5. Still: American Silent Motion Picture Photography

David S. Shields

The success of movies like The Artist and Hugo recreated the wonder and magic of silent film for modern audiences, many of whom might never have experienced a movie without sound. But while the American silent movie was one of the most significant popular art forms of the modern age, it is also one that is largely lost to us, as more than eighty percent of silent films have disappeared, the victims of age, disaster, and neglect. We now know about many of these cinematic masterpieces only from the collections of still portraits and production photographs that were originally created for publicity and reference. Capturing the beauty, horror, and moodiness of silent motion pictures, these images are remarkable pieces of art in their own right. In the first history of still camera work generated by the American silent motion picture industry, David S. Shields chronicles the evolution of silent film aesthetics, glamour, and publicity, and provides unparalleled insight into this influential body of popular imagery.



 

Exploring the work of over sixty camera artists, Still recovers the stories of the photographers who descended on early Hollywood and the stars and starlets who sat for them between 1908 and 1928. Focusing on the most culturally influential types of photographs—the performer portrait and the scene still—Shields follows photographers such as Albert Witzel and W. F. Seely as they devised the poses that newspapers and magazines would bring to Americans, who mimicked the sultry stares and dangerous glances of silent stars. He uncovers scene shots of unprecedented splendor—visions that would ignite the popular imagination. And he details how still photographs changed the film industry, whose growing preoccupation with artistry in imagery caused directors and stars to hire celebrated stage photographers and transformed cameramen into bankable names.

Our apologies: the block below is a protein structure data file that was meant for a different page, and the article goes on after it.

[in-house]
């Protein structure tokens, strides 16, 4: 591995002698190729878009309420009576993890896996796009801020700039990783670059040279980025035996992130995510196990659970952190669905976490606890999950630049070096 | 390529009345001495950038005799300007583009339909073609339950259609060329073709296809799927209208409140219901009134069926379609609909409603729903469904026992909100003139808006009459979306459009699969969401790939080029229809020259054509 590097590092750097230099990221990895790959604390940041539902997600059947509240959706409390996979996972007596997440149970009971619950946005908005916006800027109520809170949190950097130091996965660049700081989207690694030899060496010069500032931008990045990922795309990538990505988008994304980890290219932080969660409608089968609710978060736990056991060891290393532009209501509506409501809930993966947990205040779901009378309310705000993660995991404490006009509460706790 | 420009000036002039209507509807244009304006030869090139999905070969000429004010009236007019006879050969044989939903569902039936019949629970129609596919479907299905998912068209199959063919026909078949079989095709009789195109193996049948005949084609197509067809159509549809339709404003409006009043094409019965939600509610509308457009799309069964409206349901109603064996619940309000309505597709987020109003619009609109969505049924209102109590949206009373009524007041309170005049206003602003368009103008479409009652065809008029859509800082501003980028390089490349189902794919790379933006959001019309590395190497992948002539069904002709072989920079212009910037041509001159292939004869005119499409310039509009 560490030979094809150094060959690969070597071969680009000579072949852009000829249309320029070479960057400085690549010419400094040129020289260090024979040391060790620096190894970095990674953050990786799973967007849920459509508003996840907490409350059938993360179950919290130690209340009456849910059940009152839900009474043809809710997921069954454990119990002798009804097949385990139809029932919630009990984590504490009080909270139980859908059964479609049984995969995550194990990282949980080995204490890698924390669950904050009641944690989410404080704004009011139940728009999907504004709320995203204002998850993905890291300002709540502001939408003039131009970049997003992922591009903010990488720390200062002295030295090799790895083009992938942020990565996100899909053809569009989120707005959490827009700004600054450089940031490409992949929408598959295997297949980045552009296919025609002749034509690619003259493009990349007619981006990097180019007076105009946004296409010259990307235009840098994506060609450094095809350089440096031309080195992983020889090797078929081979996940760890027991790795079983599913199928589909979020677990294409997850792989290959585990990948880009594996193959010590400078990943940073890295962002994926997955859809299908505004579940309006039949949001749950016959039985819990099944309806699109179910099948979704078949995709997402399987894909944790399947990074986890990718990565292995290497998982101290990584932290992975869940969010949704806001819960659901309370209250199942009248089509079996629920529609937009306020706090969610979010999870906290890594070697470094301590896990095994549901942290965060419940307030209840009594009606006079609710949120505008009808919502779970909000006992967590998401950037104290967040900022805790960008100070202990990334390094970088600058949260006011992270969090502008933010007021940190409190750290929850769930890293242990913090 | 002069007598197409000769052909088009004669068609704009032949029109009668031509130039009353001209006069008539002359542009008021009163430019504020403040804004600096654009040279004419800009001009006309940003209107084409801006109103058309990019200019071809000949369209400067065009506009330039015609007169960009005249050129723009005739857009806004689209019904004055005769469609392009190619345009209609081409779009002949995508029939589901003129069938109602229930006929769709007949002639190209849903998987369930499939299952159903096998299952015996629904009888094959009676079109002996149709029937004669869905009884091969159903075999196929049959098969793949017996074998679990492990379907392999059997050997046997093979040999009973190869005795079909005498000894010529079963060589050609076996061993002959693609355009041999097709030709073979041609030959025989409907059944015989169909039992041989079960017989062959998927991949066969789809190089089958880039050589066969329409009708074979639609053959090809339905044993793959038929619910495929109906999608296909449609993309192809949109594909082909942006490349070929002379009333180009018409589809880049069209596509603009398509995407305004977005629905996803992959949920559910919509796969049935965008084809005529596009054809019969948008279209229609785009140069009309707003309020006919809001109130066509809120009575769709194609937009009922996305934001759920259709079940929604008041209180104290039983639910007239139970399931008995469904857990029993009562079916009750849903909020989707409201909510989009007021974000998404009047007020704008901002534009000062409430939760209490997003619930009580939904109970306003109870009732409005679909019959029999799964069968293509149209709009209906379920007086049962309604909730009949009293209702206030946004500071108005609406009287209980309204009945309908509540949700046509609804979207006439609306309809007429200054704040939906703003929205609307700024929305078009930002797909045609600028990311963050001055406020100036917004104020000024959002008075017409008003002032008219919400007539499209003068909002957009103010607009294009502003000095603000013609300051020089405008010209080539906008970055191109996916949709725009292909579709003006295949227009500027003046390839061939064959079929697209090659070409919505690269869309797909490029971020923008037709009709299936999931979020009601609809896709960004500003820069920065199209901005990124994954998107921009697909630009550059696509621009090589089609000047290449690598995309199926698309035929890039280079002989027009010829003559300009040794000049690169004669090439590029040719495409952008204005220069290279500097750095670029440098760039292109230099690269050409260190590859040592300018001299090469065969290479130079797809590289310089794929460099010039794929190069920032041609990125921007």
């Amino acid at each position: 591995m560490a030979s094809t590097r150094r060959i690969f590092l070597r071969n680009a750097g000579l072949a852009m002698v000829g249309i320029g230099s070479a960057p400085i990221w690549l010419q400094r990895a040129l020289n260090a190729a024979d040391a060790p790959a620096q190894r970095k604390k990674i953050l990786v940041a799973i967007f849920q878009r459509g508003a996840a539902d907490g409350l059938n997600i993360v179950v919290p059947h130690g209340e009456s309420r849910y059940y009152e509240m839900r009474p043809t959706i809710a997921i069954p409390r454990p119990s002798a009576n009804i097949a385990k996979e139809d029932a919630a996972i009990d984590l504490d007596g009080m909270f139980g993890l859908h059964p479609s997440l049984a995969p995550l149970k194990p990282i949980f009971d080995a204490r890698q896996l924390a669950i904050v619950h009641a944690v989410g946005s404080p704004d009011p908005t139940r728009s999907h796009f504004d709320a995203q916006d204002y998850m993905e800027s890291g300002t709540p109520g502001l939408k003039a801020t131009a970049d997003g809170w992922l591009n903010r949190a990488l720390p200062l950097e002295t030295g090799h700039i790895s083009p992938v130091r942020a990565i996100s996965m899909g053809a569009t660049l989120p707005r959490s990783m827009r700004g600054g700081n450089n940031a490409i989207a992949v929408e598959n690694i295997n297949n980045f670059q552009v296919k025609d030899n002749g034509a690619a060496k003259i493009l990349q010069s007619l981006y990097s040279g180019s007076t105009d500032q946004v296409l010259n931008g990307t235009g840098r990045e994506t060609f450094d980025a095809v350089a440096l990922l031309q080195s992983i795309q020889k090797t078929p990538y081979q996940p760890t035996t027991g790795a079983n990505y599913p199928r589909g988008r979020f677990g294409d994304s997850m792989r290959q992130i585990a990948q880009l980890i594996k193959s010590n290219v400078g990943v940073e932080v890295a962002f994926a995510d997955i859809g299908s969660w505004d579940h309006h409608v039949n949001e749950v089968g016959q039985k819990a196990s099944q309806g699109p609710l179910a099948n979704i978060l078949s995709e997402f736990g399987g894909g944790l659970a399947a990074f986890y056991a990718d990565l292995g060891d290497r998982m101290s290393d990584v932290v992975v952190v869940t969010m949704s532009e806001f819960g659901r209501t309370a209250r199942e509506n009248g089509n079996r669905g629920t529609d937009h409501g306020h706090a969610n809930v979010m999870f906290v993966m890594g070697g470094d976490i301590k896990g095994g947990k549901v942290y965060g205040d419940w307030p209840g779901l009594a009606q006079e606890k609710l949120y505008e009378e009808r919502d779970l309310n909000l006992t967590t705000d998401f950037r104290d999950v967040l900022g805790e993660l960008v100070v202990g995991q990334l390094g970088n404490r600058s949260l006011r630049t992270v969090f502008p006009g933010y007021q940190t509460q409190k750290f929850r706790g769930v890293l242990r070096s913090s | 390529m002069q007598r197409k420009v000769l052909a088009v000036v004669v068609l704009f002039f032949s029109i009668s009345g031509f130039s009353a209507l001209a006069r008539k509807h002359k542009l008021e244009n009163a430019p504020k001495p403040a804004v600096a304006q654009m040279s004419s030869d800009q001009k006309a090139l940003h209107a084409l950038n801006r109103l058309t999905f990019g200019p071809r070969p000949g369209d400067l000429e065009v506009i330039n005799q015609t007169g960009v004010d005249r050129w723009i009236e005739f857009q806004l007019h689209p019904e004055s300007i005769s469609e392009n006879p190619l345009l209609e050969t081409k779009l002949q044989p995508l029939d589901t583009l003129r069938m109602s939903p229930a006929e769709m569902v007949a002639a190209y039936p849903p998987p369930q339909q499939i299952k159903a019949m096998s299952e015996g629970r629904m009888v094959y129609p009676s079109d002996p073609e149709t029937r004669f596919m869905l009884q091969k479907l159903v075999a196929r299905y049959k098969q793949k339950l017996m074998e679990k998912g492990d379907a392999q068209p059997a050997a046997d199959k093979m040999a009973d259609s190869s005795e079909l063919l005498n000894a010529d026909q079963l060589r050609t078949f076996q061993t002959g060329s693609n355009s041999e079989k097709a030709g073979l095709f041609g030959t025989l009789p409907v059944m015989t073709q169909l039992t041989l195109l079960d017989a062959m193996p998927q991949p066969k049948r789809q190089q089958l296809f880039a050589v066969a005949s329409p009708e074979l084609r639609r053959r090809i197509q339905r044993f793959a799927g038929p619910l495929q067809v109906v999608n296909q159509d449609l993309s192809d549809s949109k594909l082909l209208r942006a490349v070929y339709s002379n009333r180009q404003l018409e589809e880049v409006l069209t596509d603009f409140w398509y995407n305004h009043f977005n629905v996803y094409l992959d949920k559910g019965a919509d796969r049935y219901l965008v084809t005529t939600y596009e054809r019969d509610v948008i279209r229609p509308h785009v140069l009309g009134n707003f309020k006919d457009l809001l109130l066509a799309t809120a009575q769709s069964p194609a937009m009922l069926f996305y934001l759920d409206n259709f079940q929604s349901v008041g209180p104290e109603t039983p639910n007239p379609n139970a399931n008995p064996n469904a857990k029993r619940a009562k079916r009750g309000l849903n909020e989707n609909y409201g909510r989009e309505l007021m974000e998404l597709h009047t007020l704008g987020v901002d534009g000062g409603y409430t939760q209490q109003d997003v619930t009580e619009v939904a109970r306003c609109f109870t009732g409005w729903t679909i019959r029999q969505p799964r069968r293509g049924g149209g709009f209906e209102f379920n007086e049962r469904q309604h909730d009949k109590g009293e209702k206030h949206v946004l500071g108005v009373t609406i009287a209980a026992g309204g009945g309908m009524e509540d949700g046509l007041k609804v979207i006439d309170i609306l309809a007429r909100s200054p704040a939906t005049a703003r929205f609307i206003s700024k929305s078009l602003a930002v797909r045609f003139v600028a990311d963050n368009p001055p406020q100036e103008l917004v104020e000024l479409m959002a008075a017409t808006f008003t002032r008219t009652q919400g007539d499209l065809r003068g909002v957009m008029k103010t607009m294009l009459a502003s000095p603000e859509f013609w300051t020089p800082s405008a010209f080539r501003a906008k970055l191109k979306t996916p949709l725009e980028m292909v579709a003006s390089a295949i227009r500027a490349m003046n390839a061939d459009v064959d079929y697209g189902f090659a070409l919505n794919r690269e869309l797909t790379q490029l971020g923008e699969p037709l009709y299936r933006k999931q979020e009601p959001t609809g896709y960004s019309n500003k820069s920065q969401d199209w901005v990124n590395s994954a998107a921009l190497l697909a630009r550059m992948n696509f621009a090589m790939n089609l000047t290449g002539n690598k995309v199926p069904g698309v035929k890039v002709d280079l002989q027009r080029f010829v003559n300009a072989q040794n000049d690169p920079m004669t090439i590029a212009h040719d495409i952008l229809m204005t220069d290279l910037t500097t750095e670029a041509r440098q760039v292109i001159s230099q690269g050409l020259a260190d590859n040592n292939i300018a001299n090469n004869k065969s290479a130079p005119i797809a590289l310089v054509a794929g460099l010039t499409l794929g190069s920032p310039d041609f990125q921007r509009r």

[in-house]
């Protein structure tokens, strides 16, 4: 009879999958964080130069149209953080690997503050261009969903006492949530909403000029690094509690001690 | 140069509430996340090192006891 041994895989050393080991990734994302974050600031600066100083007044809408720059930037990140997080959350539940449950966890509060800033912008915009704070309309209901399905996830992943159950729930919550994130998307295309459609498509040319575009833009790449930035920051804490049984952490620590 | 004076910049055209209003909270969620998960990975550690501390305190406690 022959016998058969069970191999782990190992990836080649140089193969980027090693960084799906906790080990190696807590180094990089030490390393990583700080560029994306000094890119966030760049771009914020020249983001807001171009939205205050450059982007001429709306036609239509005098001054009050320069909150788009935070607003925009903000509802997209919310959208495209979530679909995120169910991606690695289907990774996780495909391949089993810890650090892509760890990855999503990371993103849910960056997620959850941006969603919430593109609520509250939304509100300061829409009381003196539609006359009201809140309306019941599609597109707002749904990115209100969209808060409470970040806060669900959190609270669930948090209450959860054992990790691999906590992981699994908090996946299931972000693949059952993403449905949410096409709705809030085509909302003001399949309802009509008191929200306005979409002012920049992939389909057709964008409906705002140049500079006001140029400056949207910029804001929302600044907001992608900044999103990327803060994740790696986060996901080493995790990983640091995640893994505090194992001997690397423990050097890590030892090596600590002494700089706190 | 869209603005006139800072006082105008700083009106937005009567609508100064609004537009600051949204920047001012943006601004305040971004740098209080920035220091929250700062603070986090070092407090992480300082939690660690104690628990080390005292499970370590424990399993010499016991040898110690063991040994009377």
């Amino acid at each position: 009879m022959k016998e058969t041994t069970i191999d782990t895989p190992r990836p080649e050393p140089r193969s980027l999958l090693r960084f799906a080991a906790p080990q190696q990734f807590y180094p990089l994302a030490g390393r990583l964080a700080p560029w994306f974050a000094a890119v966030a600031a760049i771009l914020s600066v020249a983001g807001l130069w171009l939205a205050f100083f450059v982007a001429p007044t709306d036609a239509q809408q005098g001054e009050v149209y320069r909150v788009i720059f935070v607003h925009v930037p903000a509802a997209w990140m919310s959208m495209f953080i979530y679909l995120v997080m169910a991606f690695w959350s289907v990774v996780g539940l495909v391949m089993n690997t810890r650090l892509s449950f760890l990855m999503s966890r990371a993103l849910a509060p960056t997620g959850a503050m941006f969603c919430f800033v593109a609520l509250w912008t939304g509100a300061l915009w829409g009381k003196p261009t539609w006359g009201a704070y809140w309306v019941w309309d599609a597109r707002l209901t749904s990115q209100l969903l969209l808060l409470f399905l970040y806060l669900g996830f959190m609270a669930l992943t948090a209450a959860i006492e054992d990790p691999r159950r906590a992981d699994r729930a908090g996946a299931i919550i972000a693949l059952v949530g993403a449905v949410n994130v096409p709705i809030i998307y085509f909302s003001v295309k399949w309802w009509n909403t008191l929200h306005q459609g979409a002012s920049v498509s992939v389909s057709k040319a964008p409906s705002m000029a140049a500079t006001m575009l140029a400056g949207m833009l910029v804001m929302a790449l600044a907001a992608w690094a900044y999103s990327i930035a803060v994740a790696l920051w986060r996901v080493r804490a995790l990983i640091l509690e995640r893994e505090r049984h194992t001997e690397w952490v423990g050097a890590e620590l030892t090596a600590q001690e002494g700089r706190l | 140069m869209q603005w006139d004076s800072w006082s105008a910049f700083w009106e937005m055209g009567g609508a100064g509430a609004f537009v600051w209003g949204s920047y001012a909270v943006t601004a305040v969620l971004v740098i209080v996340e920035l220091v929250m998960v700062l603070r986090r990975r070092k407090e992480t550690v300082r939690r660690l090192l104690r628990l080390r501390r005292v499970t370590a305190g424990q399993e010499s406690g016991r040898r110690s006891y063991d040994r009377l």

Reproducing over one hundred and fifty of these gorgeous black-and-white photographs, Still brings to life an entire long-lost visual culture that a century later still has the power to enchant.

    Still: American Silent Motion Picture Photography

    David S. Shields

    The success of movies like The Artist and Hugo recreated the wonder and magic of silent film for modern audiences, many of whom might never have experienced a movie without sound. But while the American silent movie was one of the most significant popular art forms of the modern age, it is also one that is largely lost to us, as more than eighty percent of silent films have disappeared, the victims of age, disaster, and neglect. We now know about many of these cinematic masterpieces only from the collections of still portraits and production photographs that were originally created for publicity and reference. Capturing the beauty, horror, and moodiness of silent motion pictures, these images are remarkable pieces of art in their own right. In the first history of still camera work generated by the American silent motion picture industry, David S. Shields chronicles the evolution of silent film aesthetics, glamour, and publicity, and provides unparalleled insight into this influential body of popular imagery.